On a whim, I decided to head up to Corona and investigate a trail I have l been eyeing for a year or so. To get there I needed to climb the Skyline Drive Fireroad on the the northeast side of the Santa Ana Mountains. I arrived at the trailhead at fairly descent time and since this was an on-a-whim ride, I was joined by all of my friends. The temps were pretty nice as I started my solo climb up the fireroad.
While the grade did not seem steep, I was surprised how quickly the elevation stacked up. There were some nice views to the north despite the ickyness that was setting down in the valleys below (That is not fog).
The climb went by quicker than expected and I even got a really cool treat. I rounded a corner to see a young bobcat crossing the fireroad. The cat was not much bigger than your average house kitty. He climbed up a steep embackment and stood at the top looking down at me for a good 15-20 seconds. I was trying to get my camera out without causing him to bolt, but as soon as he saw the camera come out of the bag and me start to raise it, he stepped into the brush. Geez, he was pretty. It was awesome to get to admire one of these critters up close. It was not long after this encounter that I made it to Beek’s Place and continued along Main Divide past the golfball.
I have been tinkering with a new helmet camera mounting setup that would allow to get away from having a dedicated helmet for the camera system. Wearing the helmet camera on long climbs when you are not filming is a bummer. I want to be able to quickly remove the camera gear so that I could only carry a single helmet on a ride. The new setup basically uses the quick-release mounts designed for professional/prosumer grade camera tripods. When completed this setup should be must more versatile. So far I have only completed my full-face helmet. That was also part of the reason I chose this trail, it seemed silly to bring a full-face helmetcam out to some place like Penasquitos Canyon.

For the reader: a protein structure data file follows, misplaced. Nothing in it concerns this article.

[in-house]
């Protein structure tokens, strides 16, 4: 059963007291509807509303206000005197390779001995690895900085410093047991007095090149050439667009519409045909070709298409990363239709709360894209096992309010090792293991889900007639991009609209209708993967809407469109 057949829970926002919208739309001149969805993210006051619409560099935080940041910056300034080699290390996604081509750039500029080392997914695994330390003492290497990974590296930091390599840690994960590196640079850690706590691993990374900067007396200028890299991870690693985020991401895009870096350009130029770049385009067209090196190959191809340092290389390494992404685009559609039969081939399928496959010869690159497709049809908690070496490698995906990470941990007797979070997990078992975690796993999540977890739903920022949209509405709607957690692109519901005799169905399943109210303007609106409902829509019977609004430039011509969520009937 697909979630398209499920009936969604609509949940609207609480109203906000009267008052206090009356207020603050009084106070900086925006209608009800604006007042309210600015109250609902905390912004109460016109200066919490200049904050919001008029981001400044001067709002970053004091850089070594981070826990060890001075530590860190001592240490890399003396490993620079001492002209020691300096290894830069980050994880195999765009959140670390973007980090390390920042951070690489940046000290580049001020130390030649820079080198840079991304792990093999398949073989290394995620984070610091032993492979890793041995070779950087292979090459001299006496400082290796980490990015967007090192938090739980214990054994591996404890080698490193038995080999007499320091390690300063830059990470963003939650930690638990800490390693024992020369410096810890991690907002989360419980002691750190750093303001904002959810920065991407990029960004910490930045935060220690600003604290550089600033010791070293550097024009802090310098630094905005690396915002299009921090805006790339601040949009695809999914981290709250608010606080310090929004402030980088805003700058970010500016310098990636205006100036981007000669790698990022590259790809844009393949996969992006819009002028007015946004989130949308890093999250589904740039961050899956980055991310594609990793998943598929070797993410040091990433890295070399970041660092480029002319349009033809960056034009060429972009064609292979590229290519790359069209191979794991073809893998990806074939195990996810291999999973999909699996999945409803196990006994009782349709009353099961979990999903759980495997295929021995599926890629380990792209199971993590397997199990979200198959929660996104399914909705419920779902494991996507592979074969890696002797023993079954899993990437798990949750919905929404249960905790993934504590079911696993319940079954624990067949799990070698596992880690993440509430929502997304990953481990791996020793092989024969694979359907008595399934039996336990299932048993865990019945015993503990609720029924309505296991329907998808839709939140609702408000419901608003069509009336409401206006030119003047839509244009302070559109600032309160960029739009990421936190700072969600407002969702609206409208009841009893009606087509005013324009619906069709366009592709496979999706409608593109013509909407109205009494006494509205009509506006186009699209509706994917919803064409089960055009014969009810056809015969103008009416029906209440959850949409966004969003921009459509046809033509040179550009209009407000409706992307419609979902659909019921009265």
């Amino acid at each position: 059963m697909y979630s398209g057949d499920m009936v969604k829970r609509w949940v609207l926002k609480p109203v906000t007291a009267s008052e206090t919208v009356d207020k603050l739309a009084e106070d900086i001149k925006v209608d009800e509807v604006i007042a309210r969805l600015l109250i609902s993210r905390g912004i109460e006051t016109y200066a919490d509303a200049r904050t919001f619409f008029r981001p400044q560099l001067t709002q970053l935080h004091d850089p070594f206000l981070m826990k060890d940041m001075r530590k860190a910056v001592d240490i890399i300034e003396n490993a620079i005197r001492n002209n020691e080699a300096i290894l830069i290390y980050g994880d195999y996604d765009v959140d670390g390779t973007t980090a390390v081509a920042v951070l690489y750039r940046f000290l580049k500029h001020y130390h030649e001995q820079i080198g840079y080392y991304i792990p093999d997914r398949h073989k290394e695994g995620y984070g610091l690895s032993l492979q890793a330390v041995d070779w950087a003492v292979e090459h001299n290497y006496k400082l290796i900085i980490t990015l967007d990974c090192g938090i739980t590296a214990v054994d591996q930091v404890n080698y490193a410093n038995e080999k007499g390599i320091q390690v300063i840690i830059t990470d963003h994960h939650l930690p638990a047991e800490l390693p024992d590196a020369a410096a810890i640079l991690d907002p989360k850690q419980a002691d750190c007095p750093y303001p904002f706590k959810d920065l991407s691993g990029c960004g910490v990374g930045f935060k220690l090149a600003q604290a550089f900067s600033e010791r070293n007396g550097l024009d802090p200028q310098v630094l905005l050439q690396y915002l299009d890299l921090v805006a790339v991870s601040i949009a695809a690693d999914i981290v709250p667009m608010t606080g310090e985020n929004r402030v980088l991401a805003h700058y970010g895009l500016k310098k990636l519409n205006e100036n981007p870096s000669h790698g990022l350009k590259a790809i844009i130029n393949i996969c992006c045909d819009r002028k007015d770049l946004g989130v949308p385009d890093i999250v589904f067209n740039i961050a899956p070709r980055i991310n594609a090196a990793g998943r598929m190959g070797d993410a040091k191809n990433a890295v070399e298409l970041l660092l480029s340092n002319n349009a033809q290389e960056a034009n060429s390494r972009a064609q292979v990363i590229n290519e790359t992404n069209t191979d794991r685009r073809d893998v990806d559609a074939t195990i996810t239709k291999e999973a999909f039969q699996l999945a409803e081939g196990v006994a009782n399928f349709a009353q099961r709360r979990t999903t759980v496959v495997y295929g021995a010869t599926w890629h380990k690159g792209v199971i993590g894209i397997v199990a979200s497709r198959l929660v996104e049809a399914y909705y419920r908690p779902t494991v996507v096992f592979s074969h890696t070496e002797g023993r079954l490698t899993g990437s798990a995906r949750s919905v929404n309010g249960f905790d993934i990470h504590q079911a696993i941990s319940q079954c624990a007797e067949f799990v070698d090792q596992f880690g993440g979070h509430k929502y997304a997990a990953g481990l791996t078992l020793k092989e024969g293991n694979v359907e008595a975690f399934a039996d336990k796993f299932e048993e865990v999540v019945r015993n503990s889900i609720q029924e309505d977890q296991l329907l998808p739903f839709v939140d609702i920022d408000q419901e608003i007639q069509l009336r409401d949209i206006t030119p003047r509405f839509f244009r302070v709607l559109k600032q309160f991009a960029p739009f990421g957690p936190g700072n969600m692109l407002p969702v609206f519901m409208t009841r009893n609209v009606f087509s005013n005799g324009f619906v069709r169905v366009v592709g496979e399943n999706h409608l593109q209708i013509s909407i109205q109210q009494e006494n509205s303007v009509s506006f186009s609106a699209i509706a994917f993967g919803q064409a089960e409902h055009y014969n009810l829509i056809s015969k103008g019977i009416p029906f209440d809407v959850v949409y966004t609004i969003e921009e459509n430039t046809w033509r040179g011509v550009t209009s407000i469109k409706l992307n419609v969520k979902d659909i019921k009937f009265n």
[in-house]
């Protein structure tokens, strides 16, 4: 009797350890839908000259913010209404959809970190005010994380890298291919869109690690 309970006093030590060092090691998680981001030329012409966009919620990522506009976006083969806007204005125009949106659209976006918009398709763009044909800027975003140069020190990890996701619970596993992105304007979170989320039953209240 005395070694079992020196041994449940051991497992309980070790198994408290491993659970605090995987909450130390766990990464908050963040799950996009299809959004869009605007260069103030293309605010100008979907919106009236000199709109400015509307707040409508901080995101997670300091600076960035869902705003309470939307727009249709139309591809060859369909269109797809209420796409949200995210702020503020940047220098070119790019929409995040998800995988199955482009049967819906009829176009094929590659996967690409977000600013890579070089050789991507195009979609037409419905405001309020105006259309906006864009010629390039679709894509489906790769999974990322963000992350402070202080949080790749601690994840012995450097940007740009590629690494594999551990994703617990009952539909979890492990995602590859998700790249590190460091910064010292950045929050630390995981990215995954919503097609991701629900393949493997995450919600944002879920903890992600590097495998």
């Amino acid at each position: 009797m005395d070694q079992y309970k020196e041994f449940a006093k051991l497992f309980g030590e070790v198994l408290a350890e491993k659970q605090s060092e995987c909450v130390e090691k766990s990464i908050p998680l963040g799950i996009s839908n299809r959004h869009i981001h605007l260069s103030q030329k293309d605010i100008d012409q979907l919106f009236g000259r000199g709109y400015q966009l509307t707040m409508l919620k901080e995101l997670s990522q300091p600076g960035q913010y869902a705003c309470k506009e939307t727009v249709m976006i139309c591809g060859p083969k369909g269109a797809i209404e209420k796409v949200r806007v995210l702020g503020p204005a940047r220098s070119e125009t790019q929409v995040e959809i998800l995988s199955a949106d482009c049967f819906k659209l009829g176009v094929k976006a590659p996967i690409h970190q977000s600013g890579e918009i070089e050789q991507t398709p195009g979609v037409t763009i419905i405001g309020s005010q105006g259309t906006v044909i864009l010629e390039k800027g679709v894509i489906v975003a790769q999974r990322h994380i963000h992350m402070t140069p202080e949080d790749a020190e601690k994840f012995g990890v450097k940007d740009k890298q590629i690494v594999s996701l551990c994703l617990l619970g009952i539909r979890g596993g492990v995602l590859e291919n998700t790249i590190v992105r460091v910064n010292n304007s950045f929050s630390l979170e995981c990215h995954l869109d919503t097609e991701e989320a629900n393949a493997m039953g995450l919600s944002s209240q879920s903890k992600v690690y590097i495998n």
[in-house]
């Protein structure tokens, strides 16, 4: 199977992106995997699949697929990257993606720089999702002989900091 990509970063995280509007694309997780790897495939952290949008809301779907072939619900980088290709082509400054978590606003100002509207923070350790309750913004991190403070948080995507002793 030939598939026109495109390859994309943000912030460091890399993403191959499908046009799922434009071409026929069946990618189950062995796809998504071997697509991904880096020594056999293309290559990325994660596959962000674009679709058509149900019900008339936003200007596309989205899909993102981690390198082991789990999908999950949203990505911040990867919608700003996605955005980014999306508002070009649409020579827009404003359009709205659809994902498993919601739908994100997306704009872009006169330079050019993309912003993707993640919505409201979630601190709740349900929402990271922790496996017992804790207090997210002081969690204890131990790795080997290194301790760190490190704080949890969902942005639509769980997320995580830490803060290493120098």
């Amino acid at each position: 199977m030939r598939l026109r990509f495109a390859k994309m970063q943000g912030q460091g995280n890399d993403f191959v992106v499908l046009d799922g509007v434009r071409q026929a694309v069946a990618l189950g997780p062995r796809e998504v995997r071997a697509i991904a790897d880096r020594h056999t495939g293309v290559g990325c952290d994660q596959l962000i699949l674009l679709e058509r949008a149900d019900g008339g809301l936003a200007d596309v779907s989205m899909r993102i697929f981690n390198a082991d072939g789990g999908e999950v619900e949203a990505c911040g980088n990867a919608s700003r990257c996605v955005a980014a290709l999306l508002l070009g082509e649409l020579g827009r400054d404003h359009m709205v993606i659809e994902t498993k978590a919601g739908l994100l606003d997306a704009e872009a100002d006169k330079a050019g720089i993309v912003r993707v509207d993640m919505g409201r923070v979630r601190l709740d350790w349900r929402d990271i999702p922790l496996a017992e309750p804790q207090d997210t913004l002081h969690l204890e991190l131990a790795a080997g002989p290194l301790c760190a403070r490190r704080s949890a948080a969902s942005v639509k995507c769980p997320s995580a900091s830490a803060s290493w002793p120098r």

After about a mile of climbing on Main Divide Truck Trail, I reached the “Skyline DH” (Have no idea what it’s actual name is yet). I was looking at this ridgeline quite a bit on the climb up and it certainly looked to have some steepness.
Steepness it did have. While this trail felt a little like Bell Ridge at the beginning it soon became much more like Coldwater. These types of trails are somewhat of an acquired taste. There were some sections of pure adrenaline rush as you just flew down the trail. Other sections were so so steep that you had to be somewhat surgical with controlling your bike and the brakes as you could only marginally control your rate of acceleration let alone stop. I like sections like that for the challenge they present but they are not my favorites. As I neared the bottom, I came upon a firecrew contracted out from Oregon to do some debrushing for fire abatement on the trail. They were doing a fine job, but since I caught them in mid-workday, they had yet to remove all the trimmings from the trail below them. This made the last bit of descent slow going but overall this ride was well worth it.